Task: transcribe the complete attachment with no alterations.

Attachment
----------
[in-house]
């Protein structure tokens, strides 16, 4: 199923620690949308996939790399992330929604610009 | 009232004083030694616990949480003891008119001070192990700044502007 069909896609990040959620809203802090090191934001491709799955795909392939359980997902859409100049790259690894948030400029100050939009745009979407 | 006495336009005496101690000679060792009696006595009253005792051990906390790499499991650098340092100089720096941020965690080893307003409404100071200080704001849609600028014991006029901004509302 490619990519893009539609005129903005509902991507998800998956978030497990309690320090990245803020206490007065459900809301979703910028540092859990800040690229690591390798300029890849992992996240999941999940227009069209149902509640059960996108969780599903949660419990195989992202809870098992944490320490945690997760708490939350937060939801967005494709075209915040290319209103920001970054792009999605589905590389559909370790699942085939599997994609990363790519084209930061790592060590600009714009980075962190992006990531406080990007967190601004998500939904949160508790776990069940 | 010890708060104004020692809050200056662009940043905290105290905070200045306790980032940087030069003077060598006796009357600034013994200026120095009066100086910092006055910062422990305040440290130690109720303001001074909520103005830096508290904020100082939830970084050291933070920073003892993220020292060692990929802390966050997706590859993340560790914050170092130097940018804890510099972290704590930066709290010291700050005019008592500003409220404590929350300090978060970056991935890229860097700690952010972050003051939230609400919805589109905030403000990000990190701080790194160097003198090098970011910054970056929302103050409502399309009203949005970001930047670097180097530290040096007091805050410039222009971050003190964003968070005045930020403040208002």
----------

[in-house]
């Protein structure tokens, strides 16, 4: 199923620690949308996939790399992330929604610009 | 009232004083030694616990949480003891008119001070192990700044502007 069909896609990040959620809203802090090191934001491709799955795909392939359980997902859409100049790259690894948030400029100050939009745009979407 | 006495336009005496101690000679060792009696006595009253005792051990906390790499499991650098340092100089720096941020965690080893307003409404100071200080704001849609600028014991006029901004509302 490619990519893009539609005129903005509902991507998800998956978030497990309690320090990245803020206490007065459900809301979703910028540092859990800040690229690591390798300029890849992992996240999941999940227009069209149902509640059960996108969780599903949660419990195989992202809870098992944490320490945690997760708490939350937060939801967005494709075209915040290319209103920001970054792009999605589905590389559909370790699942085939599997994609990363790519084209930061790592060590600009714009980075962190992006990531406080990007967190601004998500939904949160508790776990069940 | 010890708060104004020692809050200056662009940043905290105290905070200045306790980032940087030069003077060598006796009357600034013994200026120095009066100086910092006055910062422990305040440290130690109720303001001074909520103005830096508290904020100082939830970084050291933070920073003892993220020292060692990929802390966050997706590859993340560790914050170092130097940018804890510099972290704590930066709290010291700050005019008592500003409220404590929350300090978060970056991935890229860097700690952010972050003051939230609400919805589109905030403000990000990190701080790194160097003198090098970011910054970056929302103050409502399309009203949005970001930047670097180097530290040096007091805050410039222009971050003190964003968070005045930020403040208002």